Thomas Gibbons has been the playwright-in-residence at InterAct Theatre in Philadelphia for about two decades now. His plays have been seen at the National Playwrights Conference at the Eugene O’Neill Theatre Center, off-off-Broadway at Blue Heron Theatre, Mixed Blood Theatre, Northlight Theatre, Actors Express, Florida Stage, Unicorn Theatre, Repertory Theatre of St. Louis, Arizona Theatre Company, Center Stage, New Repertory Theatre, Aurora Theatre, Roundhouse Theatre and many others. He is the recipient of seven playwriting fellowships from the Pennsylvania Council on the Arts, a Roger L. Stevens Award from the Fund for New American Plays, a Barrie and Bernice Stavis Playwriting Award, an NAACP Theatre Award, two Barrymore Awards for outstanding new play, and a Pew Fellowship in the Arts.
According to an interview Gibbons did with Herald Mail Media, playwriting was not something he had originally planned on making his career. It was during his senior year studying fiction writing at Villanova University when he took a playwriting class and one of his scripts ended up being produced by a local theatre company. “It was just dumb luck,” he said. “I never thought of being a playwright. I hadn’t seen all that many plays at that point. I don’t think I quite appreciated it at the time how lucky I was, but the experience was wonderful and I felt I had stumbled into what I was supposed to be doing. I never went back to writing fiction.”
Gibbons says he hopes audiences will leave the theatre with “some questions” after seeing one of his plays. That is definitely the feeling our audiences will leave with after seeing Uncanny Valley at International City Theatre.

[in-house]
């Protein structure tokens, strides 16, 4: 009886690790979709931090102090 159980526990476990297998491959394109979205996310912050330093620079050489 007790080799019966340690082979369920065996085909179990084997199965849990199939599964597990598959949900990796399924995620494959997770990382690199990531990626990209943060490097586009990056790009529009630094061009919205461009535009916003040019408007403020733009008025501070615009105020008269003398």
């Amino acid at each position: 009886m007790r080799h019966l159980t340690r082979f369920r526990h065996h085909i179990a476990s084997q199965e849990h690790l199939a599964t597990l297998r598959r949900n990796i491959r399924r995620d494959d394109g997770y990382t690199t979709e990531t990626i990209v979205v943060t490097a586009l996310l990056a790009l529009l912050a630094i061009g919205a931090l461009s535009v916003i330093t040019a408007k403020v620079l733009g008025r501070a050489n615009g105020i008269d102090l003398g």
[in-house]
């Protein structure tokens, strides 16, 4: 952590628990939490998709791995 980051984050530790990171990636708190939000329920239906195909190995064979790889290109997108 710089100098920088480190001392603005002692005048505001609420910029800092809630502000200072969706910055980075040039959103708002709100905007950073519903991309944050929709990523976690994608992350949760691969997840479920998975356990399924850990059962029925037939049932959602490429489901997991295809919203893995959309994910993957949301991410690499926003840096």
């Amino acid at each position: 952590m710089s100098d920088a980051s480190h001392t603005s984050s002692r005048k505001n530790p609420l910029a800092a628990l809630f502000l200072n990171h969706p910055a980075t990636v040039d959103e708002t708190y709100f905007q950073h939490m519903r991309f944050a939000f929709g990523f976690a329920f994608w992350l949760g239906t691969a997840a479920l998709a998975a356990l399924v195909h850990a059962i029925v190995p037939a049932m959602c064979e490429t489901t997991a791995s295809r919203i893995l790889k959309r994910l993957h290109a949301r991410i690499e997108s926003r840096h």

In an interview with CATF, Gibbons says “one of the things I want people to think about is this: as technology blurs the line between human and mechanical, artificial or whatever word you want to use – how is that going to change our definition of humanity?”
“As I began to work on the play, the word, “valley” became very important because it has many metaphysical implications: the valley between life and death, the valley between the creator and the created, the valley between parents and children. I’ve come to realize that this play is very much about parents and children.”
“I’m always happiest when people tell me they’ve seen one of my plays and then they went out and had a good argument in a restaurant for two hours,” he said with a laugh. “When I hear that, I feel like I’ve done my job.”
We think ICT audiences will be talking about this play long after it ends, because the material is so timely and so universally relevant. In a world where technology is becoming more and more advanced, can innovation go too far? How far is that? Is it possible for a robot to have or understand feelings? Are feelings and emotions what make us human? What is the future of life as we know it?
International City Theatre is located at the Beverly O’Neill Theater at the Long Beach Performing Arts Center. Uncanny Valley runs from April 19 – May 7. Show times are Thursday through Saturday at 8 pm and Sunday at 2 pm. Regular tickets are $35 – $55. For tickets, call 562-436-4610 or buy online at www.InternationalCityTheatre.org